The message seems to have been delivered. Better still, it is being heeded.
For several months now I’ve been preaching to the agricultural marketplace the importance of reaching beyond the industry’s “normal comfort zone” and earnestly begin telling our story to the general public. As attacks on modern agricultural practices have intensified recently, I thought it was extremely important for the industry to actively defend itself by sharing its “good news.” A few months back I devoted an entire column to some of these efforts from major industry players, such as Bayer and Syngenta.
Since that column appeared, I’ve heard from several other companies and trade groups eager to get out the industry’s positive message to the general public. I’m now proud to highlight some of these efforts.
Over the years one of the critiques I’ve often heard about agriculture from opposition forces is that the industry doesn’t try hard enough to protect the surrounding countryside. In particular, critics have pointed to off-target application work as an example.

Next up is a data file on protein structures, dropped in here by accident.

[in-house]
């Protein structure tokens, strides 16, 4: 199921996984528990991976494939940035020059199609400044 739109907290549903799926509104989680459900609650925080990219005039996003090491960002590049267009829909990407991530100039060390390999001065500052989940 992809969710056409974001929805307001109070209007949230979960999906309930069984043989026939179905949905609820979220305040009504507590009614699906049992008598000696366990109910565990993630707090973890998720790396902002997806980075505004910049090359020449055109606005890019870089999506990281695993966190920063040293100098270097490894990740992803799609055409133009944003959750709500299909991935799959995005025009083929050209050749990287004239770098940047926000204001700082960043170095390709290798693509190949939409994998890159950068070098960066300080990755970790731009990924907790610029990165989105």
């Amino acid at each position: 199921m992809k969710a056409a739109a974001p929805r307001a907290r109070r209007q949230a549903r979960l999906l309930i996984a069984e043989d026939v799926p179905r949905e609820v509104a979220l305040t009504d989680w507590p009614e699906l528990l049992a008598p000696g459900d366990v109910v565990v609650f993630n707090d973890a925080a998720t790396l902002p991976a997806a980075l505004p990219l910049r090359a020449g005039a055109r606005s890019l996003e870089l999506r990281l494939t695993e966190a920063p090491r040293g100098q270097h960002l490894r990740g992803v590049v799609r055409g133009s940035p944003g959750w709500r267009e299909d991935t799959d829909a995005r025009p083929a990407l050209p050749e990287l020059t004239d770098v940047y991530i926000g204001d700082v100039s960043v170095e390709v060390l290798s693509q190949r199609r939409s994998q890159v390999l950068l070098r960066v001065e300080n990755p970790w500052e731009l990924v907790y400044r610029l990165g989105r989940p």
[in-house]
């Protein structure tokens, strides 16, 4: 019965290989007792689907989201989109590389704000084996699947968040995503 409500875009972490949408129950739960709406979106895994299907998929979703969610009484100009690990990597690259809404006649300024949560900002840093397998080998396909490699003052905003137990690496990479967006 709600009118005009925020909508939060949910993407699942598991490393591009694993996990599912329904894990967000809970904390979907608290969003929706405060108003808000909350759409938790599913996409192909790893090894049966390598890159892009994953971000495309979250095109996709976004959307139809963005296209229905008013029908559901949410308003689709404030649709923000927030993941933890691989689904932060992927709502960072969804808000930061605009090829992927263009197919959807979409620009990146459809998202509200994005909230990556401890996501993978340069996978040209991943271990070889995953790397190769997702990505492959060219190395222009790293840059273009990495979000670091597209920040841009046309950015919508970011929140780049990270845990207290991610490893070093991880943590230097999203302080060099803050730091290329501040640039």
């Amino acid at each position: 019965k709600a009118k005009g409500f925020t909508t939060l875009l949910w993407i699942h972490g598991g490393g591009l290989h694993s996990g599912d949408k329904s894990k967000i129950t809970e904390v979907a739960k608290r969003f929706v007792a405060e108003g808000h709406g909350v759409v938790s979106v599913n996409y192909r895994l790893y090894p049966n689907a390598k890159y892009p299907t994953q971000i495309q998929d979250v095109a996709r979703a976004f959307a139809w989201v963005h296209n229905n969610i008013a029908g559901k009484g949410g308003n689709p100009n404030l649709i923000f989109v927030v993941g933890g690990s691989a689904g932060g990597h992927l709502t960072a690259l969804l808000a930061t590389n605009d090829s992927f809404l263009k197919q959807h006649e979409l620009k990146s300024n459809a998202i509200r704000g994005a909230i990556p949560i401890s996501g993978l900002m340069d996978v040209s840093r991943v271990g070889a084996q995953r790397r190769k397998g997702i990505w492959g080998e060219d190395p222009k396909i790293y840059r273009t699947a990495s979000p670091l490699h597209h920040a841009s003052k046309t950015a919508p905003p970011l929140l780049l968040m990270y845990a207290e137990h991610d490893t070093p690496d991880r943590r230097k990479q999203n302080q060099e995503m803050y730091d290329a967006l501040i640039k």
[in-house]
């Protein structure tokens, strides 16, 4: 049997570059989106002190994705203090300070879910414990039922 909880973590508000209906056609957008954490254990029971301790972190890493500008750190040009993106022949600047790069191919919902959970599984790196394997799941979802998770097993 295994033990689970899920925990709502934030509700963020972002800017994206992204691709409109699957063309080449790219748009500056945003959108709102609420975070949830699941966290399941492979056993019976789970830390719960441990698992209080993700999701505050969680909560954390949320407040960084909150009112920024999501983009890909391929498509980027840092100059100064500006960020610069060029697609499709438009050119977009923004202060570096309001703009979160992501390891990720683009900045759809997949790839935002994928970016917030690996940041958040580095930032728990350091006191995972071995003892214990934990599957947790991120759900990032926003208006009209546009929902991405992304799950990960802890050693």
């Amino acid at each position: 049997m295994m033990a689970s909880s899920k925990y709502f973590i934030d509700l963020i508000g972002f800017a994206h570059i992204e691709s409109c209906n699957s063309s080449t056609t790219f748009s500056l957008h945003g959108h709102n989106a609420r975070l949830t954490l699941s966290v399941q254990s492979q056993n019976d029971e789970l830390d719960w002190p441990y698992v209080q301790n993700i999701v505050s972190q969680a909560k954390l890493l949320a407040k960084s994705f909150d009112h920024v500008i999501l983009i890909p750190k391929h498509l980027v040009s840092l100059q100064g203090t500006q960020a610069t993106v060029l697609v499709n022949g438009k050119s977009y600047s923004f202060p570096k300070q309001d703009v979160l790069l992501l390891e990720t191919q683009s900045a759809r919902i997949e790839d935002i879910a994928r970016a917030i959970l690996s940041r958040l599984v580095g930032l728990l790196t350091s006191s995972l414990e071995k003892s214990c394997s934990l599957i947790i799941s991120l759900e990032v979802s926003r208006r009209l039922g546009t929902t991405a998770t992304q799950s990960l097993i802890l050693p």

But in June crop protection/seed giant BASF opened a global Agrochemical Application Research Center in Research Triangle Park, NC, to address this ongoing issue. This facility contains a wind tunnel to test the drift potential from spray applications by measuring droplet size distribution in each crop protection product.
“The new Research Center will help us bring new technologies to growers that reduce drift, use rates, and fulfill required regulatory testing,” said BASF’s Paul Rea.
That same day UPL announced its new OpenAg initiative. “The sustainability of our food system relies on agriculture to operate without limits or borders, which is what OpenAg will do,” said UPL CEO Jai Shroff. “The brand is therefore a living entity, symbolizing our business’ commitment to create open agriculture for connected, sustainable growth.”
Finally, the Mid America CropLife Association is planning to look at the general public question at its annual meeting Sept. 3-5 in Indianapolis. Themed “Consumer-Driven Agriculture,” the meeting will feature myriad speakers focused on the consumer sector. This includes Phil Lempert, supermarket guru on “What Do Consumers Want in Supermarket?” and Jennifer Maloney, a member of the Bayer Food Chain Partnership, discussing “Food Chain — What do Consumers Want? What are their Buying Habits?”
And many other such programs are likely in the works. As The Andersons’ Jeff Blair observed at the recent The Fertilizer Institute 4R Summit: “We’ve got to convince the public that these programs are going to work.”
I couldn’t agree more …